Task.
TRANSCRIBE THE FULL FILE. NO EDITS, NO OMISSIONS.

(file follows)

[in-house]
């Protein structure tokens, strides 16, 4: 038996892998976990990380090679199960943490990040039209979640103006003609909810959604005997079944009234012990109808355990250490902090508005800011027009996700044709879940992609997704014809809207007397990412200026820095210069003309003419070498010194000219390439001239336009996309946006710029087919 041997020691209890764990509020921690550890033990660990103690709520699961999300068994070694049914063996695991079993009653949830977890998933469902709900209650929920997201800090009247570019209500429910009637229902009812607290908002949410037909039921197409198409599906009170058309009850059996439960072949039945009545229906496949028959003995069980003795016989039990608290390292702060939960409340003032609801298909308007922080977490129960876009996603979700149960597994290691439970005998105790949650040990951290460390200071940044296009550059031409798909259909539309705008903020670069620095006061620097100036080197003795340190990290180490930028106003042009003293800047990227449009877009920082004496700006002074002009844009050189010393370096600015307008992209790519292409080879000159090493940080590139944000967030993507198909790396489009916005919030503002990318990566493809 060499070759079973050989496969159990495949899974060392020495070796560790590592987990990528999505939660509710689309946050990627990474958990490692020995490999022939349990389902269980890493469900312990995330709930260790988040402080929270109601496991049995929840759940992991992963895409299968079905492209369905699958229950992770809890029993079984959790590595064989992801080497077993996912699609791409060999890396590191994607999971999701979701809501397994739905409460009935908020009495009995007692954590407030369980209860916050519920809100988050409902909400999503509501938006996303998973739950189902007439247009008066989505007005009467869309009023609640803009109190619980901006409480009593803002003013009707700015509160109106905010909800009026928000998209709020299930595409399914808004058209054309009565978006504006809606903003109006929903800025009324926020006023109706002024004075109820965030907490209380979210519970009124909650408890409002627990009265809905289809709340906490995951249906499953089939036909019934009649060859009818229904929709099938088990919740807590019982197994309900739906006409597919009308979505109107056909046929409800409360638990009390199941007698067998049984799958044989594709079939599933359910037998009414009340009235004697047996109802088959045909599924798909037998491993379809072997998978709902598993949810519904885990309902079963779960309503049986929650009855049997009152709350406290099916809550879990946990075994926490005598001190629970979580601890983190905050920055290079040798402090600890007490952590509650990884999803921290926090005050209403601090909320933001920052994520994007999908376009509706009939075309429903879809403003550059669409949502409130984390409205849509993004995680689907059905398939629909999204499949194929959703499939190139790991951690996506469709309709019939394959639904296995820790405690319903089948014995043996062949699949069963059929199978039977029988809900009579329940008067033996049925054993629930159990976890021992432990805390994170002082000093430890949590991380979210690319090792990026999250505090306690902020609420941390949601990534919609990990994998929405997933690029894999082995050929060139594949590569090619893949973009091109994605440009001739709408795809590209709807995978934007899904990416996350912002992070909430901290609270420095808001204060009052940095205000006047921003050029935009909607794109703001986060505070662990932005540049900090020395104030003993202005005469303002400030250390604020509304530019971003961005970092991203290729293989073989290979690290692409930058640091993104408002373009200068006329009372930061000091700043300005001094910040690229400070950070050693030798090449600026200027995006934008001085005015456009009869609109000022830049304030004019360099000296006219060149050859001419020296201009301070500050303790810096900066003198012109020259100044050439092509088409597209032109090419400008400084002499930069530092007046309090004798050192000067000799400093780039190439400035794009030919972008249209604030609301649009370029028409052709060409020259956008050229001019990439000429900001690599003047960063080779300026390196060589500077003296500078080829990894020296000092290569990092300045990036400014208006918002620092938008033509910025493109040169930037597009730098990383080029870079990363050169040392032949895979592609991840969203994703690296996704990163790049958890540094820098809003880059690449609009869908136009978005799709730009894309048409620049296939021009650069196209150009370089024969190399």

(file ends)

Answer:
[in-house]
């Protein structure tokens, strides 16, 4: 038996892998976990990380090679199960943490990040039209979640103006003609909810959604005997079944009234012990109808355990250490902090508005800011027009996700044709879940992609997704014809809207007397990412200026820095210069003309003419070498010194000219390439001239336009996309946006710029087919 041997020691209890764990509020921690550890033990660990103690709520699961999300068994070694049914063996695991079993009653949830977890998933469902709900209650929920997201800090009247570019209500429910009637229902009812607290908002949410037909039921197409198409599906009170058309009850059996439960072949039945009545229906496949028959003995069980003795016989039990608290390292702060939960409340003032609801298909308007922080977490129960876009996603979700149960597994290691439970005998105790949650040990951290460390200071940044296009550059031409798909259909539309705008903020670069620095006061620097100036080197003795340190990290180490930028106003042009003293800047990227449009877009920082004496700006002074002009844009050189010393370096600015307008992209790519292409080879000159090493940080590139944000967030993507198909790396489009916005919030503002990318990566493809 060499070759079973050989496969159990495949899974060392020495070796560790590592987990990528999505939660509710689309946050990627990474958990490692020995490999022939349990389902269980890493469900312990995330709930260790988040402080929270109601496991049995929840759940992991992963895409299968079905492209369905699958229950992770809890029993079984959790590595064989992801080497077993996912699609791409060999890396590191994607999971999701979701809501397994739905409460009935908020009495009995007692954590407030369980209860916050519920809100988050409902909400999503509501938006996303998973739950189902007439247009008066989505007005009467869309009023609640803009109190619980901006409480009593803002003013009707700015509160109106905010909800009026928000998209709020299930595409399914808004058209054309009565978006504006809606903003109006929903800025009324926020006023109706002024004075109820965030907490209380979210519970009124909650408890409002627990009265809905289809709340906490995951249906499953089939036909019934009649060859009818229904929709099938088990919740807590019982197994309900739906006409597919009308979505109107056909046929409800409360638990009390199941007698067998049984799958044989594709079939599933359910037998009414009340009235004697047996109802088959045909599924798909037998491993379809072997998978709902598993949810519904885990309902079963779960309503049986929650009855049997009152709350406290099916809550879990946990075994926490005598001190629970979580601890983190905050920055290079040798402090600890007490952590509650990884999803921290926090005050209403601090909320933001920052994520994007999908376009509706009939075309429903879809403003550059669409949502409130984390409205849509993004995680689907059905398939629909999204499949194929959703499939190139790991951690996506469709309709019939394959639904296995820790405690319903089948014995043996062949699949069963059929199978039977029988809900009579329940008067033996049925054993629930159990976890021992432990805390994170002082000093430890949590991380979210690319090792990026999250505090306690902020609420941390949601990534919609990990994998929405997933690029894999082995050929060139594949590569090619893949973009091109994605440009001739709408795809590209709807995978934007899904990416996350912002992070909430901290609270420095808001204060009052940095205000006047921003050029935009909607794109703001986060505070662990932005540049900090020395104030003993202005005469303002400030250390604020509304530019971003961005970092991203290729293989073989290979690290692409930058640091993104408002373009200068006329009372930061000091700043300005001094910040690229400070950070050693030798090449600026200027995006934008001085005015456009009869609109000022830049304030004019360099000296006219060149050859001419020296201009301070500050303790810096900066003198012109020259100044050439092509088409597209032109090419400008400084002499930069530092007046309090004798050192000067000799400093780039190439400035794009030919972008249209604030609301649009370029028409052709060409020259956008050229001019990439000429900001690599003047960063080779300026390196060589500077003296500078080829990894020296000092290569990092300045990036400014208006918002620092938008033509910025493109040169930037597009730098990383080029870079990363050169040392032949895979592609991840969203994703690296996704990163790049958890540094820098809003880059690449609009869908136009978005799709730009894309048409620049296939021009650069196209150009370089024969190399």